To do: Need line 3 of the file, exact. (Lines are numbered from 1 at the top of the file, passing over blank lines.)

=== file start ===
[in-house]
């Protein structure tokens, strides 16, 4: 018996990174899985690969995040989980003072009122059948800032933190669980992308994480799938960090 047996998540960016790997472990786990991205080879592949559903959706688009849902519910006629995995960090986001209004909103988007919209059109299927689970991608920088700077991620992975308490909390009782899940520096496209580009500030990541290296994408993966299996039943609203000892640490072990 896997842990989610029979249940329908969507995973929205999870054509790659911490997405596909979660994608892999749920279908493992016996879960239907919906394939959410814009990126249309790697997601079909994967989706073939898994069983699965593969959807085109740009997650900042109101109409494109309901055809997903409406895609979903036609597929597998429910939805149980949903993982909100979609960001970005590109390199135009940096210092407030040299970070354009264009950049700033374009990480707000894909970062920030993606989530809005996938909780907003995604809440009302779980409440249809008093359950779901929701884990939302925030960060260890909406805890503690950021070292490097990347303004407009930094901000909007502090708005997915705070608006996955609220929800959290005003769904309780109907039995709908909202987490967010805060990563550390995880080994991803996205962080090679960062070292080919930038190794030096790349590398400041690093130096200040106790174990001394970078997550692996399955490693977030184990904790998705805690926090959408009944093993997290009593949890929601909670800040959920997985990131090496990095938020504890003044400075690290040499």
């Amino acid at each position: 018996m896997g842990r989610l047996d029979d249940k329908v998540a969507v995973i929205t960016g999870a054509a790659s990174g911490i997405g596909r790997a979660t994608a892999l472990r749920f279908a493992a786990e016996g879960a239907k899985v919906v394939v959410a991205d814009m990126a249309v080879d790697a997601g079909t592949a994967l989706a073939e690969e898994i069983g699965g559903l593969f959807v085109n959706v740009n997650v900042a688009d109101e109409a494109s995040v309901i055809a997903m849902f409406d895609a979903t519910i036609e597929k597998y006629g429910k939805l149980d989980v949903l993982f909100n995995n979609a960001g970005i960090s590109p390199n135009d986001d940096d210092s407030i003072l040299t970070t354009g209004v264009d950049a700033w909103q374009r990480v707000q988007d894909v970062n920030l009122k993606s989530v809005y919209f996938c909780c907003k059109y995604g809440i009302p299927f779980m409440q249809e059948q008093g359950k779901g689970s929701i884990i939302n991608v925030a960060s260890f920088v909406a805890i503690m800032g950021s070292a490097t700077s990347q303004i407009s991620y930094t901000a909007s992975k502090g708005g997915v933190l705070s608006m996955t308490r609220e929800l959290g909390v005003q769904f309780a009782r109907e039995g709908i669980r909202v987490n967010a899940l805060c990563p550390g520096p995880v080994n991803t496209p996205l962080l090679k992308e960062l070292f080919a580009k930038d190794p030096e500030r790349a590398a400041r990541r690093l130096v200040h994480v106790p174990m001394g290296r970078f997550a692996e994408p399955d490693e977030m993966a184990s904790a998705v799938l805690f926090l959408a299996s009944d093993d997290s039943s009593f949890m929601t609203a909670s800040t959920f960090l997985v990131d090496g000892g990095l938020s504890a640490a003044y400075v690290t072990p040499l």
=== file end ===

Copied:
């Amino acid at each position: 018996m896997g842990r989610l047996d029979d249940k329908v998540a969507v995973i929205t960016g999870a054509a790659s990174g911490i997405g596909r790997a979660t994608a892999l472990r749920f279908a493992a786990e016996g879960a239907k899985v919906v394939v959410a991205d814009m990126a249309v080879d790697a997601g079909t592949a994967l989706a073939e690969e898994i069983g699965g559903l593969f959807v085109n959706v740009n997650v900042a688009d109101e109409a494109s995040v309901i055809a997903m849902f409406d895609a979903t519910i036609e597929k597998y006629g429910k939805l149980d989980v949903l993982f909100n995995n979609a960001g970005i960090s590109p390199n135009d986001d940096d210092s407030i003072l040299t970070t354009g209004v264009d950049a700033w909103q374009r990480v707000q988007d894909v970062n920030l009122k993606s989530v809005y919209f996938c909780c907003k059109y995604g809440i009302p299927f779980m409440q249809e059948q008093g359950k779901g689970s929701i884990i939302n991608v925030a960060s260890f920088v909406a805890i503690m800032g950021s070292a490097t700077s990347q303004i407009s991620y930094t901000a909007s992975k502090g708005g997915v933190l705070s608006m996955t308490r609220e929800l959290g909390v005003q769904f309780a009782r109907e039995g709908i669980r909202v987490n967010a899940l805060c990563p550390g520096p995880v080994n991803t496209p996205l962080l090679k992308e960062l070292f080919a580009k930038d190794p030096e500030r790349a590398a400041r990541r690093l130096v200040h994480v106790p174990m001394g290296r970078f997550a692996e994408p399955d490693e977030m993966a184990s904790a998705v799938l805690f926090l959408a299996s009944d093993d997290s039943s009593f949890m929601t609203a909670s800040t959920f960090l997985v990131d090496g000892g990095l938020s504890a640490a003044y400075v690290t072990p040499l």